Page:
Mamiya Universal with accessories
|Recording medium||medium format film|
|Lens mount||Mamiya Press bayonet|
|Flash||M or X sync from lens|
|Shutter||leaf shutter in lens|
|Shutter speeds||depends on lens|
|F-numbers||depends on lens|
|Dimensions||200 × 160 × 140 mm|
The Mamiya Press is a line of medium-format rangerfinder system camera manufactured by Mamiya. The first model was introduced in 1960, and the final model was discontinued in the 1970s. It was targeted at the professional press photography market, and a wide array of accessories was offered. The maximum image size that can be captured is 6 cm × 9 cm, but images can be taken in a number of different formats, and using several types of film. All of the lenses have leaf shutters, which are released on the lens itself, not through the body as is typical with most cameras. The shutter is typically triggered from one of several models of removable grips, all of which have a built-in release cable. The lenses also have flash sync terminals. The camera lacks an internal dark slide, so one has to be inserted into the film holder before changing the lens.
The original Mamiya Press was introduced in 1960 with the M-type back attachment system. It came with a 90 mm lens and has a bellows mechanism on the back that allows up to 15 degrees of tilt and 31 mm of extension.
Mamiya Press G
Mamiya Press S
The Press S is a simplified version of the original camera, introduced in 1964. It features a fixed 105 mm lens and does not have a rear bellows.
Mamiya 23 Standard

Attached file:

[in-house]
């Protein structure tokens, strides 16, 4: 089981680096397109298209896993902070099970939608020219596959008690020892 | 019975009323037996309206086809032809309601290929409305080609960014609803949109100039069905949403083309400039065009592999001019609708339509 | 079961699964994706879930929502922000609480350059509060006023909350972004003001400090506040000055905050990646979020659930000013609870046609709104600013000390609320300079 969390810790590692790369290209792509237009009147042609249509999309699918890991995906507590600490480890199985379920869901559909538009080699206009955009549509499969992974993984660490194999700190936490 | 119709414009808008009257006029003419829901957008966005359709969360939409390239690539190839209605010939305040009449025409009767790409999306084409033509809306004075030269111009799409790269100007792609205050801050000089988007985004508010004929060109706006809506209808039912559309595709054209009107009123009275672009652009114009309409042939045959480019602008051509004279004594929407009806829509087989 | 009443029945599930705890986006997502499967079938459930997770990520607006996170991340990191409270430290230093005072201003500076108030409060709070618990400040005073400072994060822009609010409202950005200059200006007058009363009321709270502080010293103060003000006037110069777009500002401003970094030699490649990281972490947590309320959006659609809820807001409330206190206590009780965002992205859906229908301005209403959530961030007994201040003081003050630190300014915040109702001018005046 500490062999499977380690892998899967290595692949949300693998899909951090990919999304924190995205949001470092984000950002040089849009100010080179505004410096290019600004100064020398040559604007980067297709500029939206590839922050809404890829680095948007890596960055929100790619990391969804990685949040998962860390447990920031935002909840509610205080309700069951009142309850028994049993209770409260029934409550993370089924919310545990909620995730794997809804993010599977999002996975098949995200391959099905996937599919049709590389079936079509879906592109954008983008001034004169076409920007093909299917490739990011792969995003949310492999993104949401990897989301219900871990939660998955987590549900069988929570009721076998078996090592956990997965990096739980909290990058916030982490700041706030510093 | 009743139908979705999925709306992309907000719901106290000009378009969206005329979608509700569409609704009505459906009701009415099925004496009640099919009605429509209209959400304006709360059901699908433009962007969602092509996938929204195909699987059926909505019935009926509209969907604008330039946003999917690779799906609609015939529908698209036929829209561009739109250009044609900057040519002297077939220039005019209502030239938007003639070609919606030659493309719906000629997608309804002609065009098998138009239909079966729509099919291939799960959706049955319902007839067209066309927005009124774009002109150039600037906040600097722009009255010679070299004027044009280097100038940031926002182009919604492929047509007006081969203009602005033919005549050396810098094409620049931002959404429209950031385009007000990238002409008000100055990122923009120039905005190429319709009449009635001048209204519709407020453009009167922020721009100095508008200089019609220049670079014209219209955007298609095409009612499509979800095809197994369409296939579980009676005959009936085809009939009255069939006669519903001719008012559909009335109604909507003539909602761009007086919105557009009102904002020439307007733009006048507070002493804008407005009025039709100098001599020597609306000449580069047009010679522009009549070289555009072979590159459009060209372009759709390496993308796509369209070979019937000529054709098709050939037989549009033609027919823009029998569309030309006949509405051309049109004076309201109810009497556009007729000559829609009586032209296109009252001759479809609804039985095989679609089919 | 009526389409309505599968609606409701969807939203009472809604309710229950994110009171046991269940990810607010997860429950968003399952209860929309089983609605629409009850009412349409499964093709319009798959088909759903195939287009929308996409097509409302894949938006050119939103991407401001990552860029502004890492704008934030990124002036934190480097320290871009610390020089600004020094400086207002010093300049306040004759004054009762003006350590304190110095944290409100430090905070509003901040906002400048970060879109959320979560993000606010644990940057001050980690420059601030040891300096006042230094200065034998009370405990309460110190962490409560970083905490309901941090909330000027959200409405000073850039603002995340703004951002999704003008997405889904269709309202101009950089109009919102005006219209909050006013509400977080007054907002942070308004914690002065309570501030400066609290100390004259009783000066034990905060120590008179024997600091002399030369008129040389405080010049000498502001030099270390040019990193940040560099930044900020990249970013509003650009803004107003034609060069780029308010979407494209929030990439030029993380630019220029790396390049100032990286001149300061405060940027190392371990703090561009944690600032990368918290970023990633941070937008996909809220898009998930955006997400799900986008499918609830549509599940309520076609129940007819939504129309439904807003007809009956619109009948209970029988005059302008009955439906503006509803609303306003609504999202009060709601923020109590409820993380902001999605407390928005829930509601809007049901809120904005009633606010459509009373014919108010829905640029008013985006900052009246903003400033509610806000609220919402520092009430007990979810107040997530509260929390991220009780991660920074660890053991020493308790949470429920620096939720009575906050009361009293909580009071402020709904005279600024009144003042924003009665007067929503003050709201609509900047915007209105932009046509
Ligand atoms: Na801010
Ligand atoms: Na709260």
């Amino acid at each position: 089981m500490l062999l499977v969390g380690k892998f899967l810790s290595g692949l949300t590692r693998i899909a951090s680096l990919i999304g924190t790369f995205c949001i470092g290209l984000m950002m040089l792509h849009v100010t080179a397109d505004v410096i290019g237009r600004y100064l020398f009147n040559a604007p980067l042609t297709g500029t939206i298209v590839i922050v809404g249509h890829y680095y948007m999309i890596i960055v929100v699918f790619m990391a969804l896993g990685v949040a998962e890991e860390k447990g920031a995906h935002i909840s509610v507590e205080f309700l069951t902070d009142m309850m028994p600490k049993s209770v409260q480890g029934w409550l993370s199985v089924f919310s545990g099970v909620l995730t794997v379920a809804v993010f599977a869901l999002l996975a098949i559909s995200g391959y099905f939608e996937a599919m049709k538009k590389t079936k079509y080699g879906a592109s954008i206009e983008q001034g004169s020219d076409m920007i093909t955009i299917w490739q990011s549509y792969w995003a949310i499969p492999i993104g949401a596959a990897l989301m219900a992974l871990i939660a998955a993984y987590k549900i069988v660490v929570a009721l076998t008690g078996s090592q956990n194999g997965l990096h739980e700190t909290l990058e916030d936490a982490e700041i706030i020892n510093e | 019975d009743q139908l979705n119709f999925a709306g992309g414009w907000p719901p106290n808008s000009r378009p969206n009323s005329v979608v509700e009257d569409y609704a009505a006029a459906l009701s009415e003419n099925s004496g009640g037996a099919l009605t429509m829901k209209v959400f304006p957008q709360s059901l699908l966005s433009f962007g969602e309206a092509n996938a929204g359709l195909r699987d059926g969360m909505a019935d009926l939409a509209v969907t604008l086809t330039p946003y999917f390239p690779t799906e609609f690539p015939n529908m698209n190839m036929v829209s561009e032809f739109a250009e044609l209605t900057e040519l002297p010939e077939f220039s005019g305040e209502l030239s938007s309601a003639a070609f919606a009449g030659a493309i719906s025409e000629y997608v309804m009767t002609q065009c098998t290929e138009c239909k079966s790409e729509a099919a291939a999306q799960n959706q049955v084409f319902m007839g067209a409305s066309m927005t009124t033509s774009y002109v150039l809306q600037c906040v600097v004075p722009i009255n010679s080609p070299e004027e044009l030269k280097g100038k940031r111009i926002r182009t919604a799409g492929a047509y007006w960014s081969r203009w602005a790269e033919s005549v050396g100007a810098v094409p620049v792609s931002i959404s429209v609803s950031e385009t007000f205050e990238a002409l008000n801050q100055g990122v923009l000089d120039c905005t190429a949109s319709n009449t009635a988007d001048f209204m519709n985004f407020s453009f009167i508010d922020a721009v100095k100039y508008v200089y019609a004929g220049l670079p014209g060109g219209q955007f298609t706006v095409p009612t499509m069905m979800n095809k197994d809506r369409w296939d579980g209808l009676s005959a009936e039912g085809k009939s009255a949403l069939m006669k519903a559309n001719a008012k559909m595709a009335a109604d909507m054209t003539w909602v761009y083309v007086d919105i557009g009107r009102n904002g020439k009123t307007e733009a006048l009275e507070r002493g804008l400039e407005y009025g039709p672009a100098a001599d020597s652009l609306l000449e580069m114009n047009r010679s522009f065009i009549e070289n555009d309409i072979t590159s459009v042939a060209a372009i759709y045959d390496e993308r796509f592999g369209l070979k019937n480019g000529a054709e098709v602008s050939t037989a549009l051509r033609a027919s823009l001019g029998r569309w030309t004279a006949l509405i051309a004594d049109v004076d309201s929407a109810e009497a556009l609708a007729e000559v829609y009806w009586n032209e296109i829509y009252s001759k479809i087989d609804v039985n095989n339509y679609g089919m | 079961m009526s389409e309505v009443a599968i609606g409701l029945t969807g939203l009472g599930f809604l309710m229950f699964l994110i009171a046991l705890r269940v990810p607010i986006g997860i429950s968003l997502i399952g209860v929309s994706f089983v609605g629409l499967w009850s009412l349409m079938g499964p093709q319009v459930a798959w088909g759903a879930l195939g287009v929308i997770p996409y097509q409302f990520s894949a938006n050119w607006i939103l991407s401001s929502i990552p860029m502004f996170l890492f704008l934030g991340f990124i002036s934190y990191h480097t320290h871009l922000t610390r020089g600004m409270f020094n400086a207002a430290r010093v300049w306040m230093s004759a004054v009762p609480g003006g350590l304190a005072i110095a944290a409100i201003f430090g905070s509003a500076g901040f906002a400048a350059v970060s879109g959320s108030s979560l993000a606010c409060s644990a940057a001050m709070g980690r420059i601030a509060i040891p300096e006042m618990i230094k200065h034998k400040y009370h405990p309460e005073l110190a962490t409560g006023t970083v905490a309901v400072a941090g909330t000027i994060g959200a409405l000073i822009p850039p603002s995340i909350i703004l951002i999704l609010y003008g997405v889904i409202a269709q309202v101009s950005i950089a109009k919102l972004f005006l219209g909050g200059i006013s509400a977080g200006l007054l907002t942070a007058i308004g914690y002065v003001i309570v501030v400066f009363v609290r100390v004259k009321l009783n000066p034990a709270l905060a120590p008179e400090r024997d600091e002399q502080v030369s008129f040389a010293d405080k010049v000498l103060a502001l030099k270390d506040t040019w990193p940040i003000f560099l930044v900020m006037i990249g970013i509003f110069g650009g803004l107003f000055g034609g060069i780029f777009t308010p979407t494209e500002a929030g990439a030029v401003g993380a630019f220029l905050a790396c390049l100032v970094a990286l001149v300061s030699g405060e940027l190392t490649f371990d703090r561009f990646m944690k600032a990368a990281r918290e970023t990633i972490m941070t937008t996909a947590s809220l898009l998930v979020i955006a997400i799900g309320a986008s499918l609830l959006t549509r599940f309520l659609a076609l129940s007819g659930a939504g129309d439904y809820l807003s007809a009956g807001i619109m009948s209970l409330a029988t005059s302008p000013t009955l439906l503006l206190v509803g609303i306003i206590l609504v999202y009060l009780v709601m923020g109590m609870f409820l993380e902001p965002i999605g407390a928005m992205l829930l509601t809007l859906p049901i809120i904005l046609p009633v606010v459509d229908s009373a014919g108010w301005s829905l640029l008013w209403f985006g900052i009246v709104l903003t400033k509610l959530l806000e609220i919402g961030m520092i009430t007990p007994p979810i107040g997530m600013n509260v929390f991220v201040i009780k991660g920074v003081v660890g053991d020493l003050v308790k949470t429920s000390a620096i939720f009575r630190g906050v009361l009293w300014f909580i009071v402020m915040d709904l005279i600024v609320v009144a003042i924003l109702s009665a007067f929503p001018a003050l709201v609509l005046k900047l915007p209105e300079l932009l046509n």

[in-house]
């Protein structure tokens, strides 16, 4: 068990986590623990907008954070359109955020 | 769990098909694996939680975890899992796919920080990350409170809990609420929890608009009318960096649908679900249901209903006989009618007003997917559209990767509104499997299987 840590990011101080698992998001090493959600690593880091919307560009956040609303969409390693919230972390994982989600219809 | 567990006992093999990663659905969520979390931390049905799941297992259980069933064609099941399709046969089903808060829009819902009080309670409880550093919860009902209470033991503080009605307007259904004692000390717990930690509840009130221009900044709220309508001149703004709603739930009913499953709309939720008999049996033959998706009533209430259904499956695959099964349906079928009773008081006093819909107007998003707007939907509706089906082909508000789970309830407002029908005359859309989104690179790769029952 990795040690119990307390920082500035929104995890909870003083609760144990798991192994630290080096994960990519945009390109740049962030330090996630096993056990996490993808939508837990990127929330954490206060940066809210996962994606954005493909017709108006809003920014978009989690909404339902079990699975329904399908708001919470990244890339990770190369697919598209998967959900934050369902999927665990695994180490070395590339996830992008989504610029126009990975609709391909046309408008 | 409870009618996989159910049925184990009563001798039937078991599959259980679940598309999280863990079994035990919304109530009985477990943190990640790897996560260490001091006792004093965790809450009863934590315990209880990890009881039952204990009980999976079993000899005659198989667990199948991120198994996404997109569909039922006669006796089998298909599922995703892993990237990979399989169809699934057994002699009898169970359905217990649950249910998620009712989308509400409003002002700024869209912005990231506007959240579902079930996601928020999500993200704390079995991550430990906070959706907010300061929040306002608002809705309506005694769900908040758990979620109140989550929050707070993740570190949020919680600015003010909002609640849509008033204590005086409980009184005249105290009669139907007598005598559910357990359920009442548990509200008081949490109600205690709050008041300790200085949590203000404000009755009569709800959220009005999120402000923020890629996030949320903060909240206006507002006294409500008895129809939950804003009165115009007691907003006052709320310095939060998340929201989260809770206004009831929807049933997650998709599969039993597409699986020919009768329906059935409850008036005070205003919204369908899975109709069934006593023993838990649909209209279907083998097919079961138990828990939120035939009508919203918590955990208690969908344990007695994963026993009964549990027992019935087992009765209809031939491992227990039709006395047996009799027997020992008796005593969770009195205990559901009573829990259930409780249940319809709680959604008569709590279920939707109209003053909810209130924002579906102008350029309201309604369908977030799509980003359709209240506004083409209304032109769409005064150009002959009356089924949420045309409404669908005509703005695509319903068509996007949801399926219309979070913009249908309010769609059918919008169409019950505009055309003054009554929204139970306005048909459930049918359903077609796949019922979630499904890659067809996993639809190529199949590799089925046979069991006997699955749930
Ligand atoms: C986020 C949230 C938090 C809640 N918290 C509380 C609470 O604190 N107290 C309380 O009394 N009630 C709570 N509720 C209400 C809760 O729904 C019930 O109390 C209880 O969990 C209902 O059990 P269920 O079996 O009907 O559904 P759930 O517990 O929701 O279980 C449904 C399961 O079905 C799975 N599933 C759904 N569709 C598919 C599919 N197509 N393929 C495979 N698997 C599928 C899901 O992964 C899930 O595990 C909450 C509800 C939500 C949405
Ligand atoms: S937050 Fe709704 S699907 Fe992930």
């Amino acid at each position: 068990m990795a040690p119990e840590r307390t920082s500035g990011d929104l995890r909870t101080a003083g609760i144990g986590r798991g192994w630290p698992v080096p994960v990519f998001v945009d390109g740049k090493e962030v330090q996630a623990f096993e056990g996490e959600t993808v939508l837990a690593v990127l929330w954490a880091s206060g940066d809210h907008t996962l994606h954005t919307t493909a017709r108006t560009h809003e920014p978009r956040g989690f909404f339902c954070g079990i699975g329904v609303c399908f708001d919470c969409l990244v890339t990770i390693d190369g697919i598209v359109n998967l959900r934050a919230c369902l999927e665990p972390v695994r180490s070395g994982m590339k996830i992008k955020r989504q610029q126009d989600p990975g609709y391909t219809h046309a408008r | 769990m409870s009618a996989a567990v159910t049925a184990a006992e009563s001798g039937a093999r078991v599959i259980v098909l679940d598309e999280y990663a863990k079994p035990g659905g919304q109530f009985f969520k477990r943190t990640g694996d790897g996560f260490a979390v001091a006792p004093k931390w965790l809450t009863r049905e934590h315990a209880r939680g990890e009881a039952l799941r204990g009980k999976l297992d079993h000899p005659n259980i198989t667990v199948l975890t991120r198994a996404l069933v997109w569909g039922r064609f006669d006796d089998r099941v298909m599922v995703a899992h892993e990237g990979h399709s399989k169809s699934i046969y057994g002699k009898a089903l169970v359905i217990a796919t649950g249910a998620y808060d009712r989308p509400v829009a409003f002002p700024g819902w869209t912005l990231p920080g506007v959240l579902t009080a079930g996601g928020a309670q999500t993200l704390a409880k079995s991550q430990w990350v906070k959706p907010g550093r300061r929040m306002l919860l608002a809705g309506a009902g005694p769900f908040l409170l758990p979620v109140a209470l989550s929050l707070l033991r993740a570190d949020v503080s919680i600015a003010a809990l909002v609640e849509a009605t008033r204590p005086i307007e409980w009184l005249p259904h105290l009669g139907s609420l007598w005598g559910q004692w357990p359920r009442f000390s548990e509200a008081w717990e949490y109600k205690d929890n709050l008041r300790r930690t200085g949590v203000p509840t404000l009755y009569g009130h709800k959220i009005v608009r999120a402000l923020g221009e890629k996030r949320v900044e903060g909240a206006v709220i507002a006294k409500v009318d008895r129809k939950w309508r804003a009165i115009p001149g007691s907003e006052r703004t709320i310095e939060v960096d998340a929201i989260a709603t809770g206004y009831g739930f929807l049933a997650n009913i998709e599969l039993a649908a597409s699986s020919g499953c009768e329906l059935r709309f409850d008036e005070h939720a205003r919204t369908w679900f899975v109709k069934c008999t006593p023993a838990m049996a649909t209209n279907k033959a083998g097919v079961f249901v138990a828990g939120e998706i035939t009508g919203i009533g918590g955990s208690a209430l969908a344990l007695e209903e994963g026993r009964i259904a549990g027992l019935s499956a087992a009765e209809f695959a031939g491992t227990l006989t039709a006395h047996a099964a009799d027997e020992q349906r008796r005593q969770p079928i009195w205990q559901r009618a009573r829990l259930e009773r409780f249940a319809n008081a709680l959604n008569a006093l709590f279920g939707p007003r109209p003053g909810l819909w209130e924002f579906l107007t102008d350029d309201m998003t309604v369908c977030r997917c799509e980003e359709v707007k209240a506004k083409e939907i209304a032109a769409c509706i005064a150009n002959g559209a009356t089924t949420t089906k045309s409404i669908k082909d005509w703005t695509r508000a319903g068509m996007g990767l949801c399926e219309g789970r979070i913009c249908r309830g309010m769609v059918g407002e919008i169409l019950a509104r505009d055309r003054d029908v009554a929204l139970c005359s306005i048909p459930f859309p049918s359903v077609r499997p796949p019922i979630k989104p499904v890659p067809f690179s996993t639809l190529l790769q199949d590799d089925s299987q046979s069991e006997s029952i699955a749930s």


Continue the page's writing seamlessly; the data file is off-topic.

The 23 Standard was a version of the original without the rear bellows introduced in 1965. The name was changed to reflect the camera's ability to use 2×3 film (with the right film holder).
Mamiya Super 23
Introduced in 1967, the Super 23 was the first major revision in the series. The body was redesigned, but still retains the rear bellows system. The much larger viewfinder includes selectable bright lines for the 100 mm, 150 mm, and 250 mm lenses for the first time. The 100 mm lens became standard.
The final model was introduced in 1969 and lacks the rear bellows. Instead, Polaroid backs can be mounted directly on the camera, and M-type and G-type backs with the appropriate adapter.
- 50mm f/6.3 — requires external viewfinder
- 65mm f/6.3 — requires external viewfinder
- 75mm f/5.6 — requires external viewfinder
- 90mm f/3.5
- 100mm f/3.5
- 100mm f/2.8
- 127mm f/4.7
- 150mm f/5.6
- 250mm f/8.0 (not rangefinder coupled)
- 250mm f/5.0
- 6×6 and 6×9 cameras from the Mamiya Historical Museum
- Mamiya Universal camera and accessories
- Mamiya Universal lenses and depth-of-field charts